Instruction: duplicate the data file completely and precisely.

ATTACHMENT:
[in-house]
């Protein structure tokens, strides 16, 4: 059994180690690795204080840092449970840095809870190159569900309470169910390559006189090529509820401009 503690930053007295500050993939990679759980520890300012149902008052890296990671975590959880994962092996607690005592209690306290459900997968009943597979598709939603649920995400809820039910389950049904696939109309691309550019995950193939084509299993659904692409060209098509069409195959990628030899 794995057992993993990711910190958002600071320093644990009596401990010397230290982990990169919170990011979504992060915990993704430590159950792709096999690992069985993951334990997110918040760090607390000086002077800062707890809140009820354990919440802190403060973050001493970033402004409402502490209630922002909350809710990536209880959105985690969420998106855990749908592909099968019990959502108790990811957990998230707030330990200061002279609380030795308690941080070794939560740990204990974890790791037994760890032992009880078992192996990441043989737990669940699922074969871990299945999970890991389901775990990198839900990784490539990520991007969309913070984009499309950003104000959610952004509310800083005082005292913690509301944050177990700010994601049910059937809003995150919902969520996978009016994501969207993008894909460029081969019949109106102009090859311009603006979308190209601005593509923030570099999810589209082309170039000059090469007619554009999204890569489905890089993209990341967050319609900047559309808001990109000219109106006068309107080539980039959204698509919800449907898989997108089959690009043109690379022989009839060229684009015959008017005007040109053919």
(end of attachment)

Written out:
[in-house]
């Protein structure tokens, strides 16, 4: 059994180690690795204080840092449970840095809870190159569900309470169910390559006189090529509820401009 503690930053007295500050993939990679759980520890300012149902008052890296990671975590959880994962092996607690005592209690306290459900997968009943597979598709939603649920995400809820039910389950049904696939109309691309550019995950193939084509299993659904692409060209098509069409195959990628030899 794995057992993993990711910190958002600071320093644990009596401990010397230290982990990169919170990011979504992060915990993704430590159950792709096999690992069985993951334990997110918040760090607390000086002077800062707890809140009820354990919440802190403060973050001493970033402004409402502490209630922002909350809710990536209880959105985690969420998106855990749908592909099968019990959502108790990811957990998230707030330990200061002279609380030795308690941080070794939560740990204990974890790791037994760890032992009880078992192996990441043989737990669940699922074969871990299945999970890991389901775990990198839900990784490539990520991007969309913070984009499309950003104000959610952004509310800083005082005292913690509301944050177990700010994601049910059937809003995150919902969520996978009016994501969207993008894909460029081969019949109106102009090859311009603006979308190209601005593509923030570099999810589209082309170039000059090469007619554009999204890569489905890089993209990341967050319609900047559309808001990109000219109106006068309107080539980039959204698509919800449907898989997108089959690009043109690379022989009839060229684009015959008017005007040109053919």